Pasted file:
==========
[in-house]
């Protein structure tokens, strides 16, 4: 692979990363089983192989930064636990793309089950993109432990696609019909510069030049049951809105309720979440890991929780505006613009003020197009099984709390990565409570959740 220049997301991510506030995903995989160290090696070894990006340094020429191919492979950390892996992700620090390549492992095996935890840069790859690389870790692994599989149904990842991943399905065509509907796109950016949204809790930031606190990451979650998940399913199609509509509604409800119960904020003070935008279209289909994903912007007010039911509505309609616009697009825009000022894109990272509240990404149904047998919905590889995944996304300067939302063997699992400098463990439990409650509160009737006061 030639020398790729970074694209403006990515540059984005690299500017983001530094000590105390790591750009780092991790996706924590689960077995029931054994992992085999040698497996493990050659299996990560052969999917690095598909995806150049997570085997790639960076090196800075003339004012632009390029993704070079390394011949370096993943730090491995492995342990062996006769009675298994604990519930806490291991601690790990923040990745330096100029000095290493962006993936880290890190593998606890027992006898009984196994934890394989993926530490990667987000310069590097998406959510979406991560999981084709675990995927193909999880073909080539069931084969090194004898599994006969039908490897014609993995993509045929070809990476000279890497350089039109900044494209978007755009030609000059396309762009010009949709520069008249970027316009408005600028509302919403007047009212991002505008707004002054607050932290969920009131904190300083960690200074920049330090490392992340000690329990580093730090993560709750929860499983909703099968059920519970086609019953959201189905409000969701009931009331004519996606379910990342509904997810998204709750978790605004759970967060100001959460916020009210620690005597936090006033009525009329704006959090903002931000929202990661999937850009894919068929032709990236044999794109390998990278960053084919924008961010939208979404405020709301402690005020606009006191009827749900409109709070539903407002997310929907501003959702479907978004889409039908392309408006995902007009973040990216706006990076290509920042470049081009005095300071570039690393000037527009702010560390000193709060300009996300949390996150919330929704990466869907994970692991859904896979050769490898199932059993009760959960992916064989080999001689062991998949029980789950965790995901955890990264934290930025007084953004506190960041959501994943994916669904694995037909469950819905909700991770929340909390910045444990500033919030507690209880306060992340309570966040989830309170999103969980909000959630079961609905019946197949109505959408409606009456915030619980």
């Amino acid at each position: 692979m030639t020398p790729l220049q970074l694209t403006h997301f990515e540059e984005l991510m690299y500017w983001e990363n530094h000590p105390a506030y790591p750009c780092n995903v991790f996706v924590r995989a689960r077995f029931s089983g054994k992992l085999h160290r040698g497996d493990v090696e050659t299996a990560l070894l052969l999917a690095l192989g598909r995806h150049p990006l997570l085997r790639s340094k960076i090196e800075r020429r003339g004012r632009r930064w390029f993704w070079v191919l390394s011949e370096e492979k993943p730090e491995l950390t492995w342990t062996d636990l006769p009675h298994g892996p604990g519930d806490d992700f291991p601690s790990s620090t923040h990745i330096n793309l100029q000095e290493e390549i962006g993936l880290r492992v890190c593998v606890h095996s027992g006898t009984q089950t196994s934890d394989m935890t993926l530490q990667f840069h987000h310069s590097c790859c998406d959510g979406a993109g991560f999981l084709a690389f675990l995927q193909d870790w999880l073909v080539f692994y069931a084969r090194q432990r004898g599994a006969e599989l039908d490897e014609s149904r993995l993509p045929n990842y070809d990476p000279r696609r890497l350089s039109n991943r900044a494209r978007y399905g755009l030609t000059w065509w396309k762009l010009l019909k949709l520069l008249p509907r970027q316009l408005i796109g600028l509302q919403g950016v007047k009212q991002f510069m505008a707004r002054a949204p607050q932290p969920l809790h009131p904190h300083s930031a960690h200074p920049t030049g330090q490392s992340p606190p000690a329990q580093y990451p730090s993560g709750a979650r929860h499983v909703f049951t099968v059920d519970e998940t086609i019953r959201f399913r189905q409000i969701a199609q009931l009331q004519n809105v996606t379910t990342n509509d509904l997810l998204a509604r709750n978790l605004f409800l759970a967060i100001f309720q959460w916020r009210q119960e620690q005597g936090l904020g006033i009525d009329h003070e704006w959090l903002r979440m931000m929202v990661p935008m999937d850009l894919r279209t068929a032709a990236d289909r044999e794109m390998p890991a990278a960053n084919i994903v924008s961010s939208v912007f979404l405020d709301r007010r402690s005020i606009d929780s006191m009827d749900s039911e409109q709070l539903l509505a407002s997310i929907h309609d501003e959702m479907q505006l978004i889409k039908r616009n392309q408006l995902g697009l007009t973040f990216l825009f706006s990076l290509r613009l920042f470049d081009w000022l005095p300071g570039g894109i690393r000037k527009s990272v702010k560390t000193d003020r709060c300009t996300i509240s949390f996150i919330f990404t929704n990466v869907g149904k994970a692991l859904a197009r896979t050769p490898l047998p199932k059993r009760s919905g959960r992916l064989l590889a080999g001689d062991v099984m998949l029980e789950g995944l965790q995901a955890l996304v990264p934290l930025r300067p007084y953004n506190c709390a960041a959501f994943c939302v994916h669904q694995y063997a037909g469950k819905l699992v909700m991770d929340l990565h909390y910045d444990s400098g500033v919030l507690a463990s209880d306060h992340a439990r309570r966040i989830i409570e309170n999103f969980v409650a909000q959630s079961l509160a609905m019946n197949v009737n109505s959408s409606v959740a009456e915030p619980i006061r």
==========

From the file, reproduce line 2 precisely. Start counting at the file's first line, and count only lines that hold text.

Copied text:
């Protein structure tokens, strides 16, 4: 692979990363089983192989930064636990793309089950993109432990696609019909510069030049049951809105309720979440890991929780505006613009003020197009099984709390990565409570959740 220049997301991510506030995903995989160290090696070894990006340094020429191919492979950390892996992700620090390549492992095996935890840069790859690389870790692994599989149904990842991943399905065509509907796109950016949204809790930031606190990451979650998940399913199609509509509604409800119960904020003070935008279209289909994903912007007010039911509505309609616009697009825009000022894109990272509240990404149904047998919905590889995944996304300067939302063997699992400098463990439990409650509160009737006061 030639020398790729970074694209403006990515540059984005690299500017983001530094000590105390790591750009780092991790996706924590689960077995029931054994992992085999040698497996493990050659299996990560052969999917690095598909995806150049997570085997790639960076090196800075003339004012632009390029993704070079390394011949370096993943730090491995492995342990062996006769009675298994604990519930806490291991601690790990923040990745330096100029000095290493962006993936880290890190593998606890027992006898009984196994934890394989993926530490990667987000310069590097998406959510979406991560999981084709675990995927193909999880073909080539069931084969090194004898599994006969039908490897014609993995993509045929070809990476000279890497350089039109900044494209978007755009030609000059396309762009010009949709520069008249970027316009408005600028509302919403007047009212991002505008707004002054607050932290969920009131904190300083960690200074920049330090490392992340000690329990580093730090993560709750929860499983909703099968059920519970086609019953959201189905409000969701009931009331004519996606379910990342509904997810998204709750978790605004759970967060100001959460916020009210620690005597936090006033009525009329704006959090903002931000929202990661999937850009894919068929032709990236044999794109390998990278960053084919924008961010939208979404405020709301402690005020606009006191009827749900409109709070539903407002997310929907501003959702479907978004889409039908392309408006995902007009973040990216706006990076290509920042470049081009005095300071570039690393000037527009702010560390000193709060300009996300949390996150919330929704990466869907994970692991859904896979050769490898199932059993009760959960992916064989080999001689062991998949029980789950965790995901955890990264934290930025007084953004506190960041959501994943994916669904694995037909469950819905909700991770929340909390910045444990500033919030507690209880306060992340309570966040989830309170999103969980909000959630079961609905019946197949109505959408409606009456915030619980």